The Journey to Pre-K Starts with Festivals and Parades

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At the Hong Kong Dragon Boat Festival, outreach worker Jasmine Fernandez talks with Riy Xian about enrolling his son in pre-k.

At the Hong Kong Dragon Boat Festival in Flushing earlier this month, there were dragon kites, dragon flags, and dragon dancers. And there was also George Zhuo, an outreach worker with the New York City Department of Education, trying to get parents of 4-year-olds to sign up for pre-kindergarten.

Mayor Bill de Blasio has promised to provide pre-k for 53,000 4-year-olds this fall, more than twice last year’s number. Two weeks before school, many new pre-k programs still have openings. Thirty-five outreach workers are working six days a week to fill those spots.

“How old is your little one?” Zhuo asked, approaching a man with a child.

“Almost 4,” the man said.

That’s just the age Zhuo was hoping to find. He got a phone number and promised to call on Monday to tell the father about pre-k openings in his neighborhood.

Zhuo approached parents at the festival speaking Mandarin or Cantonese. Many asked if the Department of Education web site is in Chinese (it is), and if the schools have teachers who speak Chinese (sometimes yes).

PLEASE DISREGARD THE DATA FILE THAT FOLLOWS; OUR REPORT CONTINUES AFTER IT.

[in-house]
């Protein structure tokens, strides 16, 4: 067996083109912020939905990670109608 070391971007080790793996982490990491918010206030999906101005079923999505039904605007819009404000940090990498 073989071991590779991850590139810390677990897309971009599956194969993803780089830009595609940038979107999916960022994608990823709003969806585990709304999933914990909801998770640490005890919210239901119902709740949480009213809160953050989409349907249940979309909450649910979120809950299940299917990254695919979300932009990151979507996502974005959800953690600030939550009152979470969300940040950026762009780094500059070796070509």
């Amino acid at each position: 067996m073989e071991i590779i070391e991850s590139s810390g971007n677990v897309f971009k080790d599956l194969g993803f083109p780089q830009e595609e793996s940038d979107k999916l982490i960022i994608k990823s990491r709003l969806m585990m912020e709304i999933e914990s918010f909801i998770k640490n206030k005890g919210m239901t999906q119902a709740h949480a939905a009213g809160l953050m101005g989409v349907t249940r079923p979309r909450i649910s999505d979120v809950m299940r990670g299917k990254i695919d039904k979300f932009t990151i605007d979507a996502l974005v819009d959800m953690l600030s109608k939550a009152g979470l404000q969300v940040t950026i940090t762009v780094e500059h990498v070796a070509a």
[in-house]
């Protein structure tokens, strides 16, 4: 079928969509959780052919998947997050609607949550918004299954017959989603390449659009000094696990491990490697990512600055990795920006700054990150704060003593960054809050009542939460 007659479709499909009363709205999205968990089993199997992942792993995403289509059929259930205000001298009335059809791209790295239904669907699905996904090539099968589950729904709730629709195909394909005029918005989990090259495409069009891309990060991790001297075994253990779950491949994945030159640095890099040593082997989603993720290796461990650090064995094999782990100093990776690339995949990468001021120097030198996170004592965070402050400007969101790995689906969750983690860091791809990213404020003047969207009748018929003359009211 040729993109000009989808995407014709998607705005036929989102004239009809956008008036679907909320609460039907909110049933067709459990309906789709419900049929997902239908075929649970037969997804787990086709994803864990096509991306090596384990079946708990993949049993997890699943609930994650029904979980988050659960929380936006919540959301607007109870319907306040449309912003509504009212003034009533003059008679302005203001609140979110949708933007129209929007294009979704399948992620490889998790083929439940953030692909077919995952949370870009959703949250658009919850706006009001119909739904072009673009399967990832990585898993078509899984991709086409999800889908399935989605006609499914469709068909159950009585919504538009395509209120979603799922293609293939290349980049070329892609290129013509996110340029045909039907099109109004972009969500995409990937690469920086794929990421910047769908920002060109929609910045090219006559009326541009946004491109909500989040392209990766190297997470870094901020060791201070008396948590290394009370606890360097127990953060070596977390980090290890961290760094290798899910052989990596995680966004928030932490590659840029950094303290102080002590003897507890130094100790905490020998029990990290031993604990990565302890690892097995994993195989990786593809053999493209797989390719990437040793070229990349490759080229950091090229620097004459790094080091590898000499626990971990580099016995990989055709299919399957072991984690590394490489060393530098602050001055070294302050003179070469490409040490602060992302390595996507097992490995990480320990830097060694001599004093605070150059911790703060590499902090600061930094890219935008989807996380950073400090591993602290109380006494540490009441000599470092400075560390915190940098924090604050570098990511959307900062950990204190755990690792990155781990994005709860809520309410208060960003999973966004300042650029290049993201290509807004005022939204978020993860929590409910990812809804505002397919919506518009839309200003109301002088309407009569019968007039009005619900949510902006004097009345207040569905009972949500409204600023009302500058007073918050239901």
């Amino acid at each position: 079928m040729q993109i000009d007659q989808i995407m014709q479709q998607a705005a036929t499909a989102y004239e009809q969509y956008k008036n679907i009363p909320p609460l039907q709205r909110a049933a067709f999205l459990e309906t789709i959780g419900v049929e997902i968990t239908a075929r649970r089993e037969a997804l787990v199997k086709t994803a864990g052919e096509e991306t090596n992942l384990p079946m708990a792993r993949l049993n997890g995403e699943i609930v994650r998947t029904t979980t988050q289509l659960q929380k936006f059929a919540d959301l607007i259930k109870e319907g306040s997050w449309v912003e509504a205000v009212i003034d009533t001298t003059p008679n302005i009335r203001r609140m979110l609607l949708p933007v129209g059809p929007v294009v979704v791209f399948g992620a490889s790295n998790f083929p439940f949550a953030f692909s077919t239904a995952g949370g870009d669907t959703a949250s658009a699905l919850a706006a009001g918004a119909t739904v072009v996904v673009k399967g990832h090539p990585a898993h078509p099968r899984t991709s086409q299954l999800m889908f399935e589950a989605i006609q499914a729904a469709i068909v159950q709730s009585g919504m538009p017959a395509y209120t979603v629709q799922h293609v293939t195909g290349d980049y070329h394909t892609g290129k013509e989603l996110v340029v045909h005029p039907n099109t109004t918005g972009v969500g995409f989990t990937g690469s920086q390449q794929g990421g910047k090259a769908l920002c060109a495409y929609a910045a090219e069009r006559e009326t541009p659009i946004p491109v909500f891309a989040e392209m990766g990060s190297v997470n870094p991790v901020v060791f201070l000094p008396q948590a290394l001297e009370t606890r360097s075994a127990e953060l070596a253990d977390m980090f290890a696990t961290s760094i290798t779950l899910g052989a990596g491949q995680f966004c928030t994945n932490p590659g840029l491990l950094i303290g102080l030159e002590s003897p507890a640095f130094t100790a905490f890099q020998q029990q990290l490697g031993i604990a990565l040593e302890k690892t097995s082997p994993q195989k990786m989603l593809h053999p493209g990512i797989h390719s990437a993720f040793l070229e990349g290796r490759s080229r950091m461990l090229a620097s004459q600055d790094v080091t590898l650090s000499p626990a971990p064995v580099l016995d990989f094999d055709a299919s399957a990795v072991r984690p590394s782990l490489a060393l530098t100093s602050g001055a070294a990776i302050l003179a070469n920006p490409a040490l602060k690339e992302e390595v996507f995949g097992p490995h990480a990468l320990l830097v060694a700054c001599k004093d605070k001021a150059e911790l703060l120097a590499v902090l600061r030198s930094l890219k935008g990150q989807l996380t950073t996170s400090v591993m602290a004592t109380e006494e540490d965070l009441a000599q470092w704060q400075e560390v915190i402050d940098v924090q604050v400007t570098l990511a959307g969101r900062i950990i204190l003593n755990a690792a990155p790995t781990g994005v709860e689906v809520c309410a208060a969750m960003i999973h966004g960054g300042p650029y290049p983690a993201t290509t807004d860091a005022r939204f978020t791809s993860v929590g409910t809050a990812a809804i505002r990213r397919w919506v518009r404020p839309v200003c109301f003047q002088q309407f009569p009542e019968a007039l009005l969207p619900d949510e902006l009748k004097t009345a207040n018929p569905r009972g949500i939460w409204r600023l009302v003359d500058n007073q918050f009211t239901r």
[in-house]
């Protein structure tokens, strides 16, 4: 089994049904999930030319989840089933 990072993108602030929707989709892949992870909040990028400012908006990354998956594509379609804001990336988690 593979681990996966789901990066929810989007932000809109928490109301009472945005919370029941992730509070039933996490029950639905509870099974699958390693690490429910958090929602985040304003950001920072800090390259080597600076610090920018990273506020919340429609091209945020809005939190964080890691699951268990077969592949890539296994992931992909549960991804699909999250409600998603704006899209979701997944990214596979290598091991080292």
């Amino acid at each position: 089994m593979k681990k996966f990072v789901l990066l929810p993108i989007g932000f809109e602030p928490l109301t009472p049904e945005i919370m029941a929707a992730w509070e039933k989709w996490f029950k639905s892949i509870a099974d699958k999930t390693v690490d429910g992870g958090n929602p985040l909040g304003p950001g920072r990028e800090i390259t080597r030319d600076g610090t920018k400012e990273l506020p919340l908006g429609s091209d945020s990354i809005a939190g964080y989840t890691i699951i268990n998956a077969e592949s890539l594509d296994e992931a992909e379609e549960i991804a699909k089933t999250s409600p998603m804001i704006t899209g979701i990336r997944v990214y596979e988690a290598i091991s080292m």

Zhuo asked a woman with a stroller her son’s age. Yan Fei Li said the boy is only 2, but she hopes in a few years he’ll learn English in pre-k.

“When they stay home, they speak only Chinese, and then when they go to school and they speak English,” she said.

The Department of Education has sent outreach workers to the Mermaid Parade in Brooklyn and to march with de Blasio in the Fourth of July parade on Staten Island.

No one has a total tally of how many pre-k seats are filled and how many are still open. When the outreach workers go to festivals like this, they take addresses and phones numbers, check their databases, then call back to let parents know their local options.

They also keep in touch with individual center directors. They hit playgrounds and bouncy houses looking for parents of 4-year-olds to fill particular spots.

The city has been authorizing new pre-k programs throughout the summer and seats have been constantly coming online.

But often parents don’t know these brand-new programs exist. With school starting in just a few weeks, some centers have dozens of vacancies.

So the ability to deliver on the promise of pre-kindergarten rests in part on these outreach workers.